Expression of the RYR1 mRNA in B cells was examined using semiquantitative RT-PCR (fig. 3C). The B cells from all individuals expressed RYR1 mRNA (fig. 3C). Relative levels of the RYR1 expression were determined by comparing with levels of a housekeeping gene β-actin (fig. 3C) and expressed as the signal ratio of RYR1 to β-actin (fig. 3C). There was a tendency for the high 4CmC responders (MHS) to have higher expression levels of RYR1 , but overall results showed no clear relation between the 4CmC Ca2+response and RYR1 expression in the family members (RYR1 /β-actin ratio, MHS vs. MHN; 0.85 ± 0.15 vs. 0.52 ± 0.20%, P > 0.05;fig. 3C).
Finally, we examined whether the Val2168Met (G6502A) mutant was expressed in B cells. DNase-treated RNA isolated from B cells was tested for the mutation. Consistent with the results obtained from genomic DNA, the mutation-positive members (II-1, III-1, and III-3) expressed mutant RNA in B cells, while I-2, II-1, and III-2 expressed normal RNA (fig. 3D).
Previously, we reported that RYR1 was expressed in human B lymphocytes and functioned as a Ca2+-release channel during B-cell receptor-stimulated Ca2+signaling process. 12In the present study, we tested 52 unrelated individuals (13 MHS individuals, 21 MHN individuals, and 18 controls) and 6 members of a single family for the Ca2+response of B cells to RYR-stimulating agents caffeine or 4CmC using flow cytometric dual-color analysis. The study showed that Ca2+responses induced by caffeine and 4CmC in B cells from MHS patients are larger than the responses from MHN and control individuals. We also show that B cells express mutant mRNA of RYR1 in patients with the Val2168Met mutation (G6502A) and that the B-cell Ca2+phenotype segregates with genotype and CHCT results in a family with this mutation. These results suggest that the B-cell Ca2+phenotype may be altered in MHS individuals and that the alterations are associated with mutations in the RYR1 gene in some MHS individuals. This type of study may help in studying the genotype-phenotype association in patients with various MH mutations.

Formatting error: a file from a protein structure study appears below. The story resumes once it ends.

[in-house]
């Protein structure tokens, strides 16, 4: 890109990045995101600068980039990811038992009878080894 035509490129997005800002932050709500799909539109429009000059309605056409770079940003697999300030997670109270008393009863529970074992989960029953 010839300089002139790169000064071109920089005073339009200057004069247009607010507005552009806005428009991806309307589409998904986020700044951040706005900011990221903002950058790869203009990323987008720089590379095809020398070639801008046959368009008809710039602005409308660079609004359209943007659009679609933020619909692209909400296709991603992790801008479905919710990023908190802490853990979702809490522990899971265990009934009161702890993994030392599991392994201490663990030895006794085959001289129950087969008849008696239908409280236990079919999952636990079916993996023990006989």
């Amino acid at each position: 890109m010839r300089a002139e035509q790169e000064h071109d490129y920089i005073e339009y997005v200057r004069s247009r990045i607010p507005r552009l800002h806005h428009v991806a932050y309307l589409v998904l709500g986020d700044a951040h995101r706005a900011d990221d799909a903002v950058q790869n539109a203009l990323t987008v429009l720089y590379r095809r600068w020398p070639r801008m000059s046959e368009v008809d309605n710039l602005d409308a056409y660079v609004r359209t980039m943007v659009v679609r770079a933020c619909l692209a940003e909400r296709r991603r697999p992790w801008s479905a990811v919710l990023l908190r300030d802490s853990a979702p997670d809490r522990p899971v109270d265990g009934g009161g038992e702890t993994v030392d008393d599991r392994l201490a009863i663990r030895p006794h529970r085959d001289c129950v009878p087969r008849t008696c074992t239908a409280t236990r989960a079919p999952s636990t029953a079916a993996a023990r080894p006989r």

Pharmacologic characterization of effects of caffeine and 4CmC on Ca2+response in B cells suggests that a key protein in the heightened Ca2+response in MHS individuals is RYR1 or possibly proteins associated with the RYR1 . 4CmC has been shown to induce Ca2+release from a ruthenium red/caffeine-sensitive Ca2+release channel in skeletal muscle, from heparin-treated cerebellar microsomes and from IP3-insensitive pools in PC12 cells. 16These findings suggest that 4CmC selectively activates RYR-mediated Ca2+release in different types of cells. Similarly, in B cells, 4CmC activates RYR1 -mediated Ca2+release, as shown by its ability to release Ca2+after depletion of IP3-sensitive pools by cross-linking membrane immunoglobulin M. 12The dose-responses for 4CmC suggested a lower threshold for 4CmC-induced Ca2+release in MHS individuals than in MHN or control individuals. The result was consistent with the 4CmC dose-response results from the skeletal muscle. 17
In contrast to 4CmC, which appears to activate mainly Ca2+release in B cells, we found that caffeine induced Ca2+influx from the extracellular compartment. 18Thus, the caffeine-induced increase in [Ca2+]iwas abolished in EGTA-treated or Ca2+-free media. 18At concentrations of 1–50 mm, caffeine causes an increase in [Ca2+]iin a concentration-dependent fashion. 18The increase in [Ca2+]ibecomes apparent at the high concentration of 25 mm. 18Requirement of more than 20 mm caffeine for activating Ca2+response is not unusual. In nonmuscle cells, such as neurons and chromaffin cells, concentrations as high as 40–50 mm are often required to obtain maximal Ca2+response. 19,20Although the nature of the Ca2+channel and the mechanism whereby caffeine elicits opening are currently unknown, our previous studies suggest that caffeine activates nonselective cation channels in B cells. 18Thus, the Ca2+channel activated by caffeine is Mn2+permeable, and is insensitive to a store-operated Ca2+channel (SOC) blocker SKF-96365. 18We hypothesize that caffeine induces Ca2+influx via a nonselective cation channel and then Ca2+activates a RYR1 -mediated opening of SOC, as has been demonstrated in RYR1 -transfected HEK 293 cells. 21In this hypothesis, the caffeine-induced Ca2+response involves RYR1 and can be substantially enhanced in MHS individuals who have mutations in the RYR1 . Alternatively, there is a common mechanism in caffeine and 4CmC-induced Ca2+response that is likely mediated by RYR1 , as suggested by a positive correlation between the two measures (fig. 2C). However, the caffeine-induced Ca2+response likely involves other cellular factors and thus could be more sensitive but less specific to RYR1 -related mechanism than is the 4CmC-induced Ca2+response. This may account for greater differences between the groups in the caffeine-induced Ca2+response than in 4CmC-induced responses. It should be stressed that other components that modulate the caffeine-induced Ca2+phenomenon may be relevant to other causal genes for MH.